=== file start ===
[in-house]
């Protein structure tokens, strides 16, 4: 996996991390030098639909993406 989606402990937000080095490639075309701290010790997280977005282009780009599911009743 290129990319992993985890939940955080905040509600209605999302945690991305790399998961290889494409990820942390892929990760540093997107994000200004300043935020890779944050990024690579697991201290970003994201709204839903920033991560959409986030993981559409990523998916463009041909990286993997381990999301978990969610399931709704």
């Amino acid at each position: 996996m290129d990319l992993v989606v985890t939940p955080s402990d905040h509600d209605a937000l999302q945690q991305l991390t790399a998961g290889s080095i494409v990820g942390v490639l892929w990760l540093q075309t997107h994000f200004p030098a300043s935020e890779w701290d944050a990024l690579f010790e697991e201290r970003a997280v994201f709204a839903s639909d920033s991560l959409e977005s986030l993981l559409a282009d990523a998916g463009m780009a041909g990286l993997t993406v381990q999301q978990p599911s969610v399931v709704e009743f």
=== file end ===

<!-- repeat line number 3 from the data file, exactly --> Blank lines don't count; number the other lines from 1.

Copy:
């Amino acid at each position: 996996m290129d990319l992993v989606v985890t939940p955080s402990d905040h509600d209605a937000l999302q945690q991305l991390t790399a998961g290889s080095i494409v990820g942390v490639l892929w990760l540093q075309t997107h994000f200004p030098a300043s935020e890779w701290d944050a990024l690579f010790e697991e201290r970003a997280v994201f709204a839903s639909d920033s991560l959409e977005s986030l993981l559409a282009d990523a998916g463009m780009a041909g990286l993997t993406v381990q999301q978990p599911s969610v399931v709704e009743f």